The main issues theologically speaking are obvious. There’s no acknowledgment of God in the beginning, nor in the present, though one could argue that the movie’s silence on the matter of a deity leaves room for an Intelligent Designer. Even in the process of trying to show the evolution of the universe unfolding, there’s little to no science described. This leaves viewers having to trust Terrence Malick and the scientists who aided his research and visualization. The movie jolts through its journey of the evolutionary process so quickly, jumping from bacteria to fish to giant lizards, the movie’s whole humanist, anti-supernatural worldview sounds ludicrous. Malick is too concerned about being subtle and not on the nose, that he represents his own viewpoint poorly. To make matters worse for him, by ending the movie theorizing about the end of civilization and the birth of multiverses, also without scientific explanation, he further discredits his movie’s story.
VOYAGE OF TIME feels uncharacteristically humanist for a Terrence Malick movie, whose masterpiece THE TREE OF LIFE addresses the conflict of nature and grace with a spiritual component that aligns more closely with Christianity. In VOYAGE OF TIME, Malick can’t help himself but sometimes use spiritual language, asking how we came from dust, explaining life as a miracle, stating we are “born to the light” and are children “of the good.” Even the music heavily borrows from majestic hymns that choirs might sing in a church service. While this IMAX version has no overt reference to God, the sheer beauty and magnitude of the universe is shown in magnificent detail and speaks on its own accord that nothing in Creation happened by impersonal chance.
Malick’s interest in virtue, or lack-thereof, is also present, though with poor effect. One shot shows two whales cuddling, with Brad Pitt narrating that love stems from nature, but the very previous shot is of a seal taking a giant bite out of a beautiful sunfish. Finally, when the dark skinned Neanderthals enter the picture and show their primitive “lifestyle,” the very next and last stage of human progression shown is white children, which logically looks racist. While probably unintended by the filmmakers, there’s no doubt that Charles Darwin’s book PRESERVATION OF FAVOURED RACES IN THE STRUGGLE FOR LIFE, including its very title, has led to blatant racism. Even evolution advocate Stephen Gould has noted, “Biological arguments for racism may have been common before 1859, but they increased by orders of magnitude following the acceptance of evolutionary theory” (ONTOLOGY AND PHYLOGENY, 1977). Malick certainly isn’t racist, but a poor editing choice blatantly shows one of the many major ethical flaws in Darwin’s faulty theory.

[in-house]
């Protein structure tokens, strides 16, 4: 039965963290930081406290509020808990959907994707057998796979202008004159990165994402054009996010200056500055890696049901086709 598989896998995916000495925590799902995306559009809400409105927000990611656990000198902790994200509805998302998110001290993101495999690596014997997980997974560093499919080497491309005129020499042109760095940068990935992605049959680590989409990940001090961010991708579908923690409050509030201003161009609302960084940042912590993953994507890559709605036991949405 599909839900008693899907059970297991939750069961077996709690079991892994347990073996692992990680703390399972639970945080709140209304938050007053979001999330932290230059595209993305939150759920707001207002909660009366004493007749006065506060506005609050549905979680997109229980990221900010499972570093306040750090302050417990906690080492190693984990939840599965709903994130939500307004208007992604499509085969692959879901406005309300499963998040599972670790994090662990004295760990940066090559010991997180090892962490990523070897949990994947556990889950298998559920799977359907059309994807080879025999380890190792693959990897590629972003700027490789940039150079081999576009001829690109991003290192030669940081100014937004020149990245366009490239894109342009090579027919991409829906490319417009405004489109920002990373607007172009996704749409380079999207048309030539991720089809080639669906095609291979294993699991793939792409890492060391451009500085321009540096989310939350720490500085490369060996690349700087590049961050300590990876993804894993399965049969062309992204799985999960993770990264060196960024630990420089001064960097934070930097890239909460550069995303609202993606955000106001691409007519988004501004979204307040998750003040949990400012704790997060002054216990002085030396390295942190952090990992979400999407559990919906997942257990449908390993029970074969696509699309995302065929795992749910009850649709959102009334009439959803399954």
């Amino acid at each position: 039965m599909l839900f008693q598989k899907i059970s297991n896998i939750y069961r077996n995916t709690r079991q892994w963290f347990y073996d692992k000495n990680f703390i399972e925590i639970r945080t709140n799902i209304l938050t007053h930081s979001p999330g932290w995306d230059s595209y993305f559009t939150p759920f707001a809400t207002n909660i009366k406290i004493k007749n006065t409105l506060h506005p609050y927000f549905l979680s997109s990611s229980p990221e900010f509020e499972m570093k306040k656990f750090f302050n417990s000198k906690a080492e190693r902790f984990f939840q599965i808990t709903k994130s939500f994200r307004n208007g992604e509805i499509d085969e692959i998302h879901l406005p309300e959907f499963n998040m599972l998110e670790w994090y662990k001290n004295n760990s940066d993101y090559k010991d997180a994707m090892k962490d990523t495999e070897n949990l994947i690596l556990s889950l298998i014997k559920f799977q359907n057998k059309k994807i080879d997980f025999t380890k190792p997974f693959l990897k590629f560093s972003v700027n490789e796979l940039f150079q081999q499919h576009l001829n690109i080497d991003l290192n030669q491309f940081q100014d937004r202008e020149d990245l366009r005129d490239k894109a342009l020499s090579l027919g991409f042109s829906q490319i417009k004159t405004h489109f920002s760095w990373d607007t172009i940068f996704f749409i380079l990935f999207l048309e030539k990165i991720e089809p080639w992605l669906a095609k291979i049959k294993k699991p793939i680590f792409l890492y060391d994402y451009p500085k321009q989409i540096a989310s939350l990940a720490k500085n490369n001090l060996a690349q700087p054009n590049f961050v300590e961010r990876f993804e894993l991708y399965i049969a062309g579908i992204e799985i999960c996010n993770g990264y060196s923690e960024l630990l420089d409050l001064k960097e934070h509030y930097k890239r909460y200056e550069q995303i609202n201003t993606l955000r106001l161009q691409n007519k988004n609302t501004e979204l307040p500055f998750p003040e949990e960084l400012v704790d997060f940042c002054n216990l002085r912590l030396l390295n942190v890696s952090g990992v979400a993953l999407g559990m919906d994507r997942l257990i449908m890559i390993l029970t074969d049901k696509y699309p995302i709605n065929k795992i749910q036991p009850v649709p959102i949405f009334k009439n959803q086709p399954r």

There’s undeniable beauty in Malick’s VOYAGE OF TIME: THE IMAX EXPERIENCE. Certain shots are breathtaking, and even the computer-generated renderings of cosmic wonders in IMAX are truly stunning. It just fails to translate into a compelling 40-minute journey.
Rated G, this movie is targeted toward families at zoos or science centers that accommodate IMAX theaters. The movie’s worldview problems, references to evolution and brief naturalistic nudity should caution parents about taking their children to see VOYAGE OF TIME: THE IMAX EXPERIENCE.